Mon, May 19, 4:42pm by Dominic Ciconte
According to the findings, a number of sports, but mainly Soccer and cricket, are being used to launder money by crime syndicates. More than 80 per cent of sport betting around the globe is done illegally and becomes invisble to regulators and investigators.
The report, coming from the International Centre for Sport Security (ICSS), involved more than 70 international experts.
The problems are most wide-spread where betting on sport is illegal – which is not an issue in Australia. The Asian region was found to cater for 53 per cent of the illegal betting world-wide.
ICSS Sport Integrity director Chris Eaton spoke to Reuters following the report, saying that the focus of his organisation could shift from match-fixing to betting fraud.
“We have been focusing at least for the last five years on match fixing but we need to shift the focus on the cause, which is betting fraud and the fact is almost all betting markets are opaque, not necessarily illegal but they’re not properly regulated,” Eaton said.
“Because it happens in secret it’s easy for criminals to manipulate sport betting.
“Match fixing is a facilitating crime for sport betting, not the reverse, so the important causing crime here is betting fraud,” said Eaton in an interview at the Sorbonne University where a Sport Integrity Forum was being held on Thursday.
The news has caused a stir before the 2014 World Cup in Brazil, where several billion dollars is expected to be wagered in the biggest sporting and gambling event of the year.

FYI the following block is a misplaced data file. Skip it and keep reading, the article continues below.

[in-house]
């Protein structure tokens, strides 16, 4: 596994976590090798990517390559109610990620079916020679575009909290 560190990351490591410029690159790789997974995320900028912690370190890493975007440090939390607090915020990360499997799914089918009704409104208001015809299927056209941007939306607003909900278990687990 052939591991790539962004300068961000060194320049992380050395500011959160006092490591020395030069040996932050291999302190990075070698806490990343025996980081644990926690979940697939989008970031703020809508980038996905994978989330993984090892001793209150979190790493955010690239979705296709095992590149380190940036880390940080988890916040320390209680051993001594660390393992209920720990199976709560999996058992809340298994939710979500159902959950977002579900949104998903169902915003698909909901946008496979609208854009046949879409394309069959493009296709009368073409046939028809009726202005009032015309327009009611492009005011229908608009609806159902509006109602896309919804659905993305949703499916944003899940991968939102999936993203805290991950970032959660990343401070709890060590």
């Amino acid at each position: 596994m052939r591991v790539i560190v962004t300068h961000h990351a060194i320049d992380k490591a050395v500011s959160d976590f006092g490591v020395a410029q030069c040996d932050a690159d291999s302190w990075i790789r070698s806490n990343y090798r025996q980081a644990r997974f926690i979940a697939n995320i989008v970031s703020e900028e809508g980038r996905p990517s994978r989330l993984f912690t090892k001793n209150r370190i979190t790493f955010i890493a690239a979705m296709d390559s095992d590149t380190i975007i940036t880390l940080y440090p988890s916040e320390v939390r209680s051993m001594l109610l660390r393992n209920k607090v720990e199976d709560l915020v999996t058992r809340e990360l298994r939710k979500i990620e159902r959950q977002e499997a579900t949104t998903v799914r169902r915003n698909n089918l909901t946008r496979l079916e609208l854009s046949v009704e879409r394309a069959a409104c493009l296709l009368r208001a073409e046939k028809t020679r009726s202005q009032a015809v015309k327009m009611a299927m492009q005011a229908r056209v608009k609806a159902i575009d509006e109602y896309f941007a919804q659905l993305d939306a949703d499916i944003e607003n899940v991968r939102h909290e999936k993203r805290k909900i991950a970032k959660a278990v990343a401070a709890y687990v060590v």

It has also followed news that former New Zealand test player Lou Vincent confessed to match-fixing in 20/20 cricket tournaments in India and around the world.
“Cricket is the second most targeted sport by organised crime without a doubt,” said Eaton.
“The Indian betting market is even more opaque than the Chinese market, it operates in a wholly different way than the Chinese betting market.”
Sports betting in India is confined to just horse racing and gambling is legal in only a couple of states.
Despite that, the country is home to a huge illegal sports betting market, prompting calls for legalisation so that the damage can be controlled.
“My point is that by attacking the effect of betting fraud, match fixing, you are only papering over the problem,” Eaton explained.
“Governments have a responsibility. Sport cannot clean itself because there is no regulatory body for sport betting, only governments can do that.”
The fight has to be global because “sport betting is global, sport is global, organised crime is global,” Eaton added.
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